Most of the stuff written here goes for all the kinds of reviews that I do (not only web hosting), but here I’ll explain in more detail my web hosting (and information-technology-related) review policy.
If you’ve already asked me, or are planning to ask me to do a hosting review, please take the time to read this whole article – so we can avoid any misunderstandings.
Table Of Contents (T.O.C.):
- Why am I doing this?
- My review publishing policy
- My credentials
- Testing methods
- What do you get?
- For YOU reading BikeGremlin reviews
1. Why am I doing this?
Regarding reviews in general:
I do them because I love writing, making my own notes/reminders, and I love getting corrections and feedback – that helps me learn. 🙂 Here I wrote in more detail about all the 7 advantages of writing expert articles.
Regarding this particular article:
Just like with most of my other articles, if I get the same/similar question for a tenth time, I expect I’ll be getting it a hundred more times and consider it worth writing an article – so I can just copy/paste a link to it when asked again (the advantages of having good documentation and manuals).
2. My review publishing policy
- I write only what I really think.
- I praise every advantage I notice.
- I note every problem/downside I notice.
- If the tested product/service offers an affiliate program, I use affiliate links.
If a company pays me for a review:
- I note that fact clearly at the start of the article.
- Links to the company’s website are tagged as “sponsored”.
- I’ll send the review’s working version for a review, and am happy to accept any justified additions or corrections. If the company decides that the review’s final version is not helpful for their marketing, I’m happy to not publish the review – but I still charge the full price, because I charge for my time, knowledge and effort.
I think this is fair because it protects both the integrity of my reviews, and the interests of the company paying for a review.
I reserve the right to decline a review offer/request without explanations.
3. My credentials
Regarding formal education, I’ve got a degree that says “Informational Technologies Engineer,” and one that says “Bachelor of Internal and Foreign trade.” I’ve always loved computers, and also thought it was a good idea to learn how to run my own business. 🙂
Theory vs Practice
Where the rubber hits the road, I’ve got over two decades of work experience in the IT profession – ranging from a computer technician, through technical support, to a lead systems specialist. With a ton of written manuals and tutorials.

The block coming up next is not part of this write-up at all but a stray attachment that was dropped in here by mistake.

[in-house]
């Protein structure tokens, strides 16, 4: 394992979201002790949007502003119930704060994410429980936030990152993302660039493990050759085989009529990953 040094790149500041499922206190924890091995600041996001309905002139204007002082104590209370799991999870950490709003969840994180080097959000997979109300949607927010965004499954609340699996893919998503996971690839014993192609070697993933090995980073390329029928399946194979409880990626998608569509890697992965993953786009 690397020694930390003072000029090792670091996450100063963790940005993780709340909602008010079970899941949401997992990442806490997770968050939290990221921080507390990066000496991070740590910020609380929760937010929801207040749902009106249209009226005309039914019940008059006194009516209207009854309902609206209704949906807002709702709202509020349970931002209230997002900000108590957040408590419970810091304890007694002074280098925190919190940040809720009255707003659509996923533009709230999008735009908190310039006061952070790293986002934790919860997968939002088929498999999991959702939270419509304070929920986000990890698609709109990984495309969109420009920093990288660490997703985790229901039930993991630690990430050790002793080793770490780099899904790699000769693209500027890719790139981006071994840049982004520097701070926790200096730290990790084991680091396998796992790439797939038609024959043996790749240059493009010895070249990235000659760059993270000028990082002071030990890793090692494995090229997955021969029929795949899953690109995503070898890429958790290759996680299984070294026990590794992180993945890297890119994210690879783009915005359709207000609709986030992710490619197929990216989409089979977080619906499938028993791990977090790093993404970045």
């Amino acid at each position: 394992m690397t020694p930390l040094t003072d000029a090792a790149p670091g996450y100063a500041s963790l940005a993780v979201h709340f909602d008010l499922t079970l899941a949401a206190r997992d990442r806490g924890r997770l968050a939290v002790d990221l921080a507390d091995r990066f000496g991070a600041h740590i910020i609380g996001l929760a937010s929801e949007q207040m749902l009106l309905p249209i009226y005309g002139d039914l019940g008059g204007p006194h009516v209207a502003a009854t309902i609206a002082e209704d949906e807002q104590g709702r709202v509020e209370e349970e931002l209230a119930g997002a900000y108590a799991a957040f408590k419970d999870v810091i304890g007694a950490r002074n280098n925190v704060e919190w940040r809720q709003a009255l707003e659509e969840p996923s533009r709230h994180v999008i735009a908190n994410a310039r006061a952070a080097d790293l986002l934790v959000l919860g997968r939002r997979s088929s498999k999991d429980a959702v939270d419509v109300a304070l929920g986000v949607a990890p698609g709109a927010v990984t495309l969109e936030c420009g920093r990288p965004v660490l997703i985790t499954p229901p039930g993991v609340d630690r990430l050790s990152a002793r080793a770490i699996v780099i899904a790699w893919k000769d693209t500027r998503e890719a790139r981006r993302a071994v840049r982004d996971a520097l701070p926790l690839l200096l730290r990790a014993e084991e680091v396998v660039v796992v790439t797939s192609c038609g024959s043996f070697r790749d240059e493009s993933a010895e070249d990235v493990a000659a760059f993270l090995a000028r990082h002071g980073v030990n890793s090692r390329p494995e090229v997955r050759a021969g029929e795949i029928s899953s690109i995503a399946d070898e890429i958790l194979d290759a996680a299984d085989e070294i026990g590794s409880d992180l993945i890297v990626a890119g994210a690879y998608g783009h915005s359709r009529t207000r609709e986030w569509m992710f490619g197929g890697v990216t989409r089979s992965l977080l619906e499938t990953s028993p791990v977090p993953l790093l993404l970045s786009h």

My Linkedin profile
Even though I’ve never worked for a hosting provider, I think it could be said that I’ve got a lot of experience from both sides of the “counter” when it comes to web hosting services.
This can also be said about me: 🙂
4. Testing methods
I wrote a whole article explaining the BikeGremlin performance testing methods.
In addition to that, when it’s possible, I check on Google Analytics data on average page-load speed for real website visitors. A good example of this is my case study on how hosting server location affects website speed.
This takes about 6 months. Only after such a long time can I really tell if a provider is good, stable, see what the technical support is like etc.
Finally, since the service quality changes over time (sometimes for better, sometimes for worse), if a provider is good, I like keeping at least one production website there, to keep track of any changes – this helps make my reviews stay more up-to-date and relevant.
Four to six months.
The initial test results and the review article’s basic structure are available for review within a month or two.
Feedback info on any noted problems is given within a day or two – right after I confirm they are most probably hosting-related.
The job is done once I’ve finished all the testing and written the review – regardless of whether you decide it’s good to be published, or that it’s not in your company’s marketing interests to have it published (that decision is always up to you for any reviews you order and pay for).
6. What do you get?
An experienced customer’s feedback on your service’s performance, stability, technical support quality, and even some basic marketing feedback.
At the moment, this is the lowest price at which I’m happy to accept jobs like this – and I offer two options: